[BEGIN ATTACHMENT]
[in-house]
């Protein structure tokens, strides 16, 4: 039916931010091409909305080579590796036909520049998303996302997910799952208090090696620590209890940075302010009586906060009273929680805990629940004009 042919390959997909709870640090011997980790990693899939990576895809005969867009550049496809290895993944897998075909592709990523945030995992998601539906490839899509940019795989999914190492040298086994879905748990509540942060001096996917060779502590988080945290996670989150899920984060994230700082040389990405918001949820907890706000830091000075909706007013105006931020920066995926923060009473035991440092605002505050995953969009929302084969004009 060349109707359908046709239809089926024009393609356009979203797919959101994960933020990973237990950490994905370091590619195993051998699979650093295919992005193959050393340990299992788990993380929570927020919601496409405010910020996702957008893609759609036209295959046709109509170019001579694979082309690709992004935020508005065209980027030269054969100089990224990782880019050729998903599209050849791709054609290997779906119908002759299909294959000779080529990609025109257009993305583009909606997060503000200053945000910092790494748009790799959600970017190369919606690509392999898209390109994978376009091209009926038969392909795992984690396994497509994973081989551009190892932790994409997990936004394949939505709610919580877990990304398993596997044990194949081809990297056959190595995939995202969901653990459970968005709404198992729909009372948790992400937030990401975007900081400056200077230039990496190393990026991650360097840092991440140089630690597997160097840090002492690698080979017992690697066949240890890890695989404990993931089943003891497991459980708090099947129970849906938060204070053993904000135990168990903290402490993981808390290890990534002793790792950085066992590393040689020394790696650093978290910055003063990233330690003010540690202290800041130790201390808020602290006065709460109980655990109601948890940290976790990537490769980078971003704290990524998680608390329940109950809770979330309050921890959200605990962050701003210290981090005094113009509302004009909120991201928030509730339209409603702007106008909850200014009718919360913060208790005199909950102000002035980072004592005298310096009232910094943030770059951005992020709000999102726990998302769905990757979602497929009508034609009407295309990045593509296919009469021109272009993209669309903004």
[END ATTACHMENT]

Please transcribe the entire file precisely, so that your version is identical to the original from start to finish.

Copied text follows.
[in-house]
């Protein structure tokens, strides 16, 4: 039916931010091409909305080579590796036909520049998303996302997910799952208090090696620590209890940075302010009586906060009273929680805990629940004009 042919390959997909709870640090011997980790990693899939990576895809005969867009550049496809290895993944897998075909592709990523945030995992998601539906490839899509940019795989999914190492040298086994879905748990509540942060001096996917060779502590988080945290996670989150899920984060994230700082040389990405918001949820907890706000830091000075909706007013105006931020920066995926923060009473035991440092605002505050995953969009929302084969004009 060349109707359908046709239809089926024009393609356009979203797919959101994960933020990973237990950490994905370091590619195993051998699979650093295919992005193959050393340990299992788990993380929570927020919601496409405010910020996702957008893609759609036209295959046709109509170019001579694979082309690709992004935020508005065209980027030269054969100089990224990782880019050729998903599209050849791709054609290997779906119908002759299909294959000779080529990609025109257009993305583009909606997060503000200053945000910092790494748009790799959600970017190369919606690509392999898209390109994978376009091209009926038969392909795992984690396994497509994973081989551009190892932790994409997990936004394949939505709610919580877990990304398993596997044990194949081809990297056959190595995939995202969901653990459970968005709404198992729909009372948790992400937030990401975007900081400056200077230039990496190393990026991650360097840092991440140089630690597997160097840090002492690698080979017992690697066949240890890890695989404990993931089943003891497991459980708090099947129970849906938060204070053993904000135990168990903290402490993981808390290890990534002793790792950085066992590393040689020394790696650093978290910055003063990233330690003010540690202290800041130790201390808020602290006065709460109980655990109601948890940290976790990537490769980078971003704290990524998680608390329940109950809770979330309050921890959200605990962050701003210290981090005094113009509302004009909120991201928030509730339209409603702007106008909850200014009718919360913060208790005199909950102000002035980072004592005298310096009232910094943030770059951005992020709000999102726990998302769905990757979602497929009508034609009407295309990045593509296919009469021109272009993209669309903004």